Could you post pics of your ladder-type (staggered) roosts please?

Discussion in 'Coop & Run - Design, Construction, & Maintenance' started by gritsar, Jul 17, 2010.

  1. gritsar

    gritsar Cows, Chooks & Impys - OH MY!

    Nov 9, 2007
    SW Arkansas
    In my adult coop all the roosts are at the same, low height because I didn't want the brahmas to injure legs jumping down from heights. Having them all on the same level takes up alot of coop space though.

    I'd like to try the ladder-type roosts in the new coop, but need to see some pics to get the idea of how they go together. Do you have to notch the uprights to fit the 2x4s into, as you would steps?

    TIA [​IMG]

  2. Happy Chooks

    Happy Chooks Moderator Staff Member

    Jul 9, 2009
    Northern CA
    My Coop
    I'm building a new coop too and also interested, so I'll be looking forward to the responses.
  3. NevadaRon

    NevadaRon Songster

    May 28, 2010
    I used closet poles - like you hang your clothes on. I figured round would be easier for the birds to grasp. Here is a picture, but you can only see the center support, which I just put under the poles, then screwed them down to it. The ends are screwed through the 2x4 directly into the center of the pole. They are spaced 12 inches apart.

  4. Kittymomma

    Kittymomma Songster

    Sep 9, 2009
    Olympia, WA
    Well, I have a ladder style roost (I'll get pics tomorrow) but am changing over to a 2x4 single level set-up because I don't like the ladder style. Mine is built so I can raise it up and prop a 2x4 under it to make cleaning easier, but it takes up a huge amount of room in the coop. The chickens can walk under it, but don't really seem to want to and I can't get a poop board under there that is big enough to do the job, but small enough to pull out for easy cleaning. There is also a lot of squabling for the top rung and they crowd up there and to a lesser extent on the next highest rung but won't use the bottom two at all. The other thing I don't like about mine is that I used alder saplings for the roost, I know now that 2x4's would have been better for them, but either way the design itself isn't working out well for me.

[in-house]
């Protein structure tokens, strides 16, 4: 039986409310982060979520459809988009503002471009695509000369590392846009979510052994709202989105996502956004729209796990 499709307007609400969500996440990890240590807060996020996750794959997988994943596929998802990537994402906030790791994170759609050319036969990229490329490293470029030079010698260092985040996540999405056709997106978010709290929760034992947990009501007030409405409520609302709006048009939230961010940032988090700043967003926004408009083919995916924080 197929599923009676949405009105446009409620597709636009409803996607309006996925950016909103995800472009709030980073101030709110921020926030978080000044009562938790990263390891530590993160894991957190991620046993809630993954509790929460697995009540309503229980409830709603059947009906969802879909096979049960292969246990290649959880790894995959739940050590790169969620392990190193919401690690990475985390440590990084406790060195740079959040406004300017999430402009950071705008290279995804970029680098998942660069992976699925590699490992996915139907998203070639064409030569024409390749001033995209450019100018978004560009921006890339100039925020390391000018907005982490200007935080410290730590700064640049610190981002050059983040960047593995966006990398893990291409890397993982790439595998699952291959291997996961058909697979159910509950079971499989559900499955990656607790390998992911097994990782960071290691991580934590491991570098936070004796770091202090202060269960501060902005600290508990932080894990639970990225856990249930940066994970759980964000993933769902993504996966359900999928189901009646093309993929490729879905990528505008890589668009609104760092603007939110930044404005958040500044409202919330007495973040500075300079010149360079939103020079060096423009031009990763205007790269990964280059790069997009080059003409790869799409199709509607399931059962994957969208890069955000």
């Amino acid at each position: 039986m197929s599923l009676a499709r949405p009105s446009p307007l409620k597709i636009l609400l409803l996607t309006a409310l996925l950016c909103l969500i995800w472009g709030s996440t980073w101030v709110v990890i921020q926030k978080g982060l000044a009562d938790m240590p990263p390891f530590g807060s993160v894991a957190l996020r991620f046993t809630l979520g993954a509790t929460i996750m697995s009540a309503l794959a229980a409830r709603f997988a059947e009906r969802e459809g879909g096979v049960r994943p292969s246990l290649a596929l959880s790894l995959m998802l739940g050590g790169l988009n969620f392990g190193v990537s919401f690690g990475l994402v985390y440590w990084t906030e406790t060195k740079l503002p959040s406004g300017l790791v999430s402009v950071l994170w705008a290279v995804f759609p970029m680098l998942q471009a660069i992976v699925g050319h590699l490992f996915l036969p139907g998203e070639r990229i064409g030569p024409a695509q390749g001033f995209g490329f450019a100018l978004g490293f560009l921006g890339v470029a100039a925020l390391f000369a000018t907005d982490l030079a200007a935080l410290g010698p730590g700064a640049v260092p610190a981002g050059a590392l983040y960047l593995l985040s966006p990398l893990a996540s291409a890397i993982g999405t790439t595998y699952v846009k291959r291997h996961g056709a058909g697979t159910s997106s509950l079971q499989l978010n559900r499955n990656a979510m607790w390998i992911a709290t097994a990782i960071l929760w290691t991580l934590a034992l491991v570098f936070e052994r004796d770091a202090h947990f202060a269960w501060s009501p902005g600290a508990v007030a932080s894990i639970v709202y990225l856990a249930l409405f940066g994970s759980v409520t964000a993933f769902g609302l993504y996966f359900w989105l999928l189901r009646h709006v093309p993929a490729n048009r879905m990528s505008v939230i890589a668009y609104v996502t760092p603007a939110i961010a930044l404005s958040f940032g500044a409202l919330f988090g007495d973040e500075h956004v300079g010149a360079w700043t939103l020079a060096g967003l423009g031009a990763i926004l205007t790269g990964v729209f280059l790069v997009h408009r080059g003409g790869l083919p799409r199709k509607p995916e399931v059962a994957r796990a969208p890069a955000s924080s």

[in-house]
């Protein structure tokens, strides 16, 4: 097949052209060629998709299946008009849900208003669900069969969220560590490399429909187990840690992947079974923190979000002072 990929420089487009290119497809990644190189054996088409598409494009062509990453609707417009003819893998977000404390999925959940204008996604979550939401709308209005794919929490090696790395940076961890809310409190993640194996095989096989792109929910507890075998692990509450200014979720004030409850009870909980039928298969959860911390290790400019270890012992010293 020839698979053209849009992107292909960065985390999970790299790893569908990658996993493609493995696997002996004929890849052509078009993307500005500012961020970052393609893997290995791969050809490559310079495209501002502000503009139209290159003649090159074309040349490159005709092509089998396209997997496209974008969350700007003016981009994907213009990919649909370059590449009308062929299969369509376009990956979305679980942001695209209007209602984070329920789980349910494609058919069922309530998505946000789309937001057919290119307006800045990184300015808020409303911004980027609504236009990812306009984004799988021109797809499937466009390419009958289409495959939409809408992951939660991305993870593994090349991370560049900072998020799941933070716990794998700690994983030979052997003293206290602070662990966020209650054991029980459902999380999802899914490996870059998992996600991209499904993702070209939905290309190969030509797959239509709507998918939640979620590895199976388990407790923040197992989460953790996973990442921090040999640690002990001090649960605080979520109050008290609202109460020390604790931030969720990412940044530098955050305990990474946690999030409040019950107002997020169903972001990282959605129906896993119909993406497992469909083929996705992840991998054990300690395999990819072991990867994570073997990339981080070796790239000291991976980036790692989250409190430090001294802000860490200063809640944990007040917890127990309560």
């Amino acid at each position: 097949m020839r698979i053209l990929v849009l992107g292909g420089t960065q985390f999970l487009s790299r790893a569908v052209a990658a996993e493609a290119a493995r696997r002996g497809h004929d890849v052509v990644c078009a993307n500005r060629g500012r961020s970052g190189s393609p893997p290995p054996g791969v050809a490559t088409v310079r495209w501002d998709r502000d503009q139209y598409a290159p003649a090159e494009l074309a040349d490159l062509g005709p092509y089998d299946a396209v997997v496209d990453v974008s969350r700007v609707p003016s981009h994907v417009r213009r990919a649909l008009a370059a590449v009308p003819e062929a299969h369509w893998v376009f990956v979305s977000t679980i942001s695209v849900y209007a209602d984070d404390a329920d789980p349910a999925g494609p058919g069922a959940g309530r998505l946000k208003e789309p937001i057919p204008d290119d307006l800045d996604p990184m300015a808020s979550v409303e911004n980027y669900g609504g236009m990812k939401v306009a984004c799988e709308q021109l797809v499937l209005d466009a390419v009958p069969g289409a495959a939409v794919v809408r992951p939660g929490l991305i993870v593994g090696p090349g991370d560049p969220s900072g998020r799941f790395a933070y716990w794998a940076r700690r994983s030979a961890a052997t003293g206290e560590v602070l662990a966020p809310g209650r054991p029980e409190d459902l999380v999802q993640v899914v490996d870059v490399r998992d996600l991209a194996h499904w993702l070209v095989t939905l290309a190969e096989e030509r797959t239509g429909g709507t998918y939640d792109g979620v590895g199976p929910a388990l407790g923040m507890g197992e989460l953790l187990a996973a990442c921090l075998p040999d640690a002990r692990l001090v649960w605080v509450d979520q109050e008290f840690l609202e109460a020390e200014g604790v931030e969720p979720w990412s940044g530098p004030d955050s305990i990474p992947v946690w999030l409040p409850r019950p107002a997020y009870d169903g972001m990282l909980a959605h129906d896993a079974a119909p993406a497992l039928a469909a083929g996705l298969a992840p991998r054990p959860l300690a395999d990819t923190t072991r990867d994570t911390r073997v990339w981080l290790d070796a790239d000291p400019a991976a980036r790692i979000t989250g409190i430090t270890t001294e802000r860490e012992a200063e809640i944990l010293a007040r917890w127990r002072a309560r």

I'm putting in two 7' 2x4 roosts about 4 1/2' off the floor with a poop board about 18" below the roosts. I may adjust the height etc. a bit as I put things together, but I'm hoping that the poop board will be an easy height for me to scrape and that they'll make better use of the floor space below the roosts. The nest boxes on the end of the coop have platforms in front of each level and they use that now to get to the top roost, but I may add a ramp to the new set up as well.

    It would be better if I could "see" how things go together without having to put it together first, but I don't have that talent so I tend to have to modify as I go. Wish me luck.